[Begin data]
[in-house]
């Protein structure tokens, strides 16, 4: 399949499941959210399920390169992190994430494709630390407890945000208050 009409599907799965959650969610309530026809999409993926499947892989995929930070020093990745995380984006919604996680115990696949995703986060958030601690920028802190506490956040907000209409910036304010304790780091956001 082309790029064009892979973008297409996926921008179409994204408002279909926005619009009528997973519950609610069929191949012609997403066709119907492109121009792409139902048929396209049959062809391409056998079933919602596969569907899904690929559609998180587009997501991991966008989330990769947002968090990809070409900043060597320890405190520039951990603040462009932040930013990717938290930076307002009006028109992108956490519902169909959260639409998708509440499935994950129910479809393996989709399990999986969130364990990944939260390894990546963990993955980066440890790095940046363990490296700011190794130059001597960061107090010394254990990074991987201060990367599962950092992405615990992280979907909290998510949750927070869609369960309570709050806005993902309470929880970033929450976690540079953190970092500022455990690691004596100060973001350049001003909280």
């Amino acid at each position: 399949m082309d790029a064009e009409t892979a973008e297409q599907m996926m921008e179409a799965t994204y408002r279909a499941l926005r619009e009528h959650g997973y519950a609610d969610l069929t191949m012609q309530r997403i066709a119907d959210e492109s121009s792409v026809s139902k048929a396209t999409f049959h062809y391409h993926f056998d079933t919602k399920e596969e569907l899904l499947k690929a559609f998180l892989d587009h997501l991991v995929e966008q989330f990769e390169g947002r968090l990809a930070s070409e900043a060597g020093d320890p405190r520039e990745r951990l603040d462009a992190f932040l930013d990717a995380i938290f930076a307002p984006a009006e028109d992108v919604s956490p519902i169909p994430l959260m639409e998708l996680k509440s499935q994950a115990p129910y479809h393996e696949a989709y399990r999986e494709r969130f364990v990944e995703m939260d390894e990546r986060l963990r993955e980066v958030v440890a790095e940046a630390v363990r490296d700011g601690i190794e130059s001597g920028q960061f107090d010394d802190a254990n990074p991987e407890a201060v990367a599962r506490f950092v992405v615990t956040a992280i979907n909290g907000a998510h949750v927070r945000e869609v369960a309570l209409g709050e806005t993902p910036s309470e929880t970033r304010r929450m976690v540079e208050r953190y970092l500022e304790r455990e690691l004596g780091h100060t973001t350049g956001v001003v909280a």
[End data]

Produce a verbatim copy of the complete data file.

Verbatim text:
[in-house]
């Protein structure tokens, strides 16, 4: 399949499941959210399920390169992190994430494709630390407890945000208050 009409599907799965959650969610309530026809999409993926499947892989995929930070020093990745995380984006919604996680115990696949995703986060958030601690920028802190506490956040907000209409910036304010304790780091956001 082309790029064009892979973008297409996926921008179409994204408002279909926005619009009528997973519950609610069929191949012609997403066709119907492109121009792409139902048929396209049959062809391409056998079933919602596969569907899904690929559609998180587009997501991991966008989330990769947002968090990809070409900043060597320890405190520039951990603040462009932040930013990717938290930076307002009006028109992108956490519902169909959260639409998708509440499935994950129910479809393996989709399990999986969130364990990944939260390894990546963990993955980066440890790095940046363990490296700011190794130059001597960061107090010394254990990074991987201060990367599962950092992405615990992280979907909290998510949750927070869609369960309570709050806005993902309470929880970033929450976690540079953190970092500022455990690691004596100060973001350049001003909280």
């Amino acid at each position: 399949m082309d790029a064009e009409t892979a973008e297409q599907m996926m921008e179409a799965t994204y408002r279909a499941l926005r619009e009528h959650g997973y519950a609610d969610l069929t191949m012609q309530r997403i066709a119907d959210e492109s121009s792409v026809s139902k048929a396209t999409f049959h062809y391409h993926f056998d079933t919602k399920e596969e569907l899904l499947k690929a559609f998180l892989d587009h997501l991991v995929e966008q989330f990769e390169g947002r968090l990809a930070s070409e900043a060597g020093d320890p405190r520039e990745r951990l603040d462009a992190f932040l930013d990717a995380i938290f930076a307002p984006a009006e028109d992108v919604s956490p519902i169909p994430l959260m639409e998708l996680k509440s499935q994950a115990p129910y479809h393996e696949a989709y399990r999986e494709r969130f364990v990944e995703m939260d390894e990546r986060l963990r993955e980066v958030v440890a790095e940046a630390v363990r490296d700011g601690i190794e130059s001597g920028q960061f107090d010394d802190a254990n990074p991987e407890a201060v990367a599962r506490f950092v992405v615990t956040a992280i979907n909290g907000a998510h949750v927070r945000e869609v369960a309570l209409g709050e806005t993902p910036s309470e929880t970033r304010r929450m976690v540079e208050r953190y970092l500022e304790r455990e690691l004596g780091h100060t973001t350049g956001v001003v909280a």